Love's Labor's Lost | Performing Arts Review | Chicago Reader

Love's Labor's Lost 

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Love's Labor's Lost, Chicago Shakespeare Theater. Harold Bloom counts this "festival of language" as his favorite Shakespeare work, and possibly you do too if you're sent into fits of delight by nearly opaque wordplay ("Light seeking light doth light of light beguile"). The rest of us think Love's Labor's Lost the most tedious, insubstantial five acts Shakespeare ever created. King Ferdinand, wannabe ascetic, cajoles three buddies into joining him in three years of studious deprivation: no woman may come within a mile of his court. But the Princess of France and her three best gal pals are already on their way to pay a visit, and when the English boys behold the French girls, it's au revoir to their oaths. Thanks to endless witticisms, all this takes a good three hours.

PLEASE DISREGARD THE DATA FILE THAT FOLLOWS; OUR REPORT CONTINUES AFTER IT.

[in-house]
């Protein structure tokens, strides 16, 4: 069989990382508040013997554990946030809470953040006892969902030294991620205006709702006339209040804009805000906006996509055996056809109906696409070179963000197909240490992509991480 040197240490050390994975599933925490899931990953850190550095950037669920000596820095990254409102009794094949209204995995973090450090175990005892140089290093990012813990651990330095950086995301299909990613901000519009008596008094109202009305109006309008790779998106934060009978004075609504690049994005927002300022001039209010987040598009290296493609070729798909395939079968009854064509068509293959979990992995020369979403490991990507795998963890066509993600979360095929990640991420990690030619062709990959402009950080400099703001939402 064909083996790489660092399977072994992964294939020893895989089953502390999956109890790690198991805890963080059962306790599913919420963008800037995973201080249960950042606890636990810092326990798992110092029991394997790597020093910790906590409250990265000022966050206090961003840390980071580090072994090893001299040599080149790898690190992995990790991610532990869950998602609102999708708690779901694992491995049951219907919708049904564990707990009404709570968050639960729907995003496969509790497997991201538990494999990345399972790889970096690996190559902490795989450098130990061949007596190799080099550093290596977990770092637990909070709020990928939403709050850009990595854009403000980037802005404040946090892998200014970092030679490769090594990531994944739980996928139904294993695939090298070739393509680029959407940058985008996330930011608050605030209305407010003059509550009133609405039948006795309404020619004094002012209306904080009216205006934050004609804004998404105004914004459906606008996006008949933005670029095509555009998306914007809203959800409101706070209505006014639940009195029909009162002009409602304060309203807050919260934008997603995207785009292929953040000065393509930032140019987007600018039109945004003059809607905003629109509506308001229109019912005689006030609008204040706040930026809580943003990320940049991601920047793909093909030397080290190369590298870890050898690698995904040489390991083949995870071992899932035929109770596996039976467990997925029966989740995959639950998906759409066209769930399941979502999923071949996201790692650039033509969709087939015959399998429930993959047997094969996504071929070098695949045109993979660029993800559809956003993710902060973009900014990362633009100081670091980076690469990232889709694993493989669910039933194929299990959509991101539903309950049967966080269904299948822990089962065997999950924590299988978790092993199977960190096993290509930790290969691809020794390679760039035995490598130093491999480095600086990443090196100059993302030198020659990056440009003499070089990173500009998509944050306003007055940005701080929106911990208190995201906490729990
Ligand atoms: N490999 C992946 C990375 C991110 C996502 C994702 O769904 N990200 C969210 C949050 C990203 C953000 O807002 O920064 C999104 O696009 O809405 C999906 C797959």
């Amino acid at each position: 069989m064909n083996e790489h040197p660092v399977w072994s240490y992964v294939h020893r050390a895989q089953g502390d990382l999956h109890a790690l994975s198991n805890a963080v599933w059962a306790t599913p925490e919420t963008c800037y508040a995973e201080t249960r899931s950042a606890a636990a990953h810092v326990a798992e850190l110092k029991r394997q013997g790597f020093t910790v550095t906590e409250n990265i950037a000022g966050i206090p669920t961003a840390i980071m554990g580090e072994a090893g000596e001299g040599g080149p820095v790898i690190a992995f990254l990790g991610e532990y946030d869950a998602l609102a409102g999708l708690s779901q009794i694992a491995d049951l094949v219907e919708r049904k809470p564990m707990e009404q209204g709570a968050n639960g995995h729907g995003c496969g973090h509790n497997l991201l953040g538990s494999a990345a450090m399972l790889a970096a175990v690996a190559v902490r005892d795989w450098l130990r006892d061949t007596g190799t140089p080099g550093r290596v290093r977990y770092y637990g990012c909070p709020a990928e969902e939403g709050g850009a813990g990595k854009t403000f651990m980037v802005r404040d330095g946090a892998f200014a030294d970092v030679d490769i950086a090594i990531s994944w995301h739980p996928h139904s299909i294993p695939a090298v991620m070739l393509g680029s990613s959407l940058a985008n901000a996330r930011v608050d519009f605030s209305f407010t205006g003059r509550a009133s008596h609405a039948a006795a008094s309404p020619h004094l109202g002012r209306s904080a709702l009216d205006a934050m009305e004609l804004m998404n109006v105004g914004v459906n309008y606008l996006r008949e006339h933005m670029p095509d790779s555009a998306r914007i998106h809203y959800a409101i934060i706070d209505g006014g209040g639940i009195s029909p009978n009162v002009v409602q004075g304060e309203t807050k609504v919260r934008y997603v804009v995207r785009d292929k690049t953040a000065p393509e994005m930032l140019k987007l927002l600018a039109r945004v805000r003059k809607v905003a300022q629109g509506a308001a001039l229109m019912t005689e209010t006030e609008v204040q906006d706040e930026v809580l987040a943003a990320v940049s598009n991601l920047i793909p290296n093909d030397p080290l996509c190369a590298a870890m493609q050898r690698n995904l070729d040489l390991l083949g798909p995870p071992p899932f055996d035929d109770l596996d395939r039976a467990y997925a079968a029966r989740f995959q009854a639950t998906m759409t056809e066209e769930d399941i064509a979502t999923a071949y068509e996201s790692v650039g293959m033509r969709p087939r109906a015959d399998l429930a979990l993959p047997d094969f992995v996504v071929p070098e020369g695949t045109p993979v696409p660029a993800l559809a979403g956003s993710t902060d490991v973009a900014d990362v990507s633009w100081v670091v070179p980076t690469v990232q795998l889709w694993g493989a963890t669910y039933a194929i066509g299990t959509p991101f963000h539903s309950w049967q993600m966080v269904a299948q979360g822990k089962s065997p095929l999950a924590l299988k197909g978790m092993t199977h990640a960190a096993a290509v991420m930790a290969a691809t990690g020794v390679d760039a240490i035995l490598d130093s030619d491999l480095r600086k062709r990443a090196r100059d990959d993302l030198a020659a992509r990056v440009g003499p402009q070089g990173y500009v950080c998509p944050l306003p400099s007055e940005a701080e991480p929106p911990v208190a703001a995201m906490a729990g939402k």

Since director Barbara Gaines shoots for all-out comedy, it's not surprising that the juicy comic roles--Scott Jaeck's preening Castilian Casanova Don Armado, Ross Lehman's doltish do-nothing Costard, Paul Slade Smith's scholarly fussbudget Holofernes--steal the show. The play's gaggle of lovers, who aren't particularly funny, merely bounce buoyantly in their wakes. Only Karen Aldridge as the French princess brings any real gravity to the proceedings (and she handles Elizabethan verse as though it were her native tongue), while the others seem weightless as coeds on a picnic. Ultimately the comedy-at-all-costs approach backfires: little energy remains to move the flimsy plot forward.


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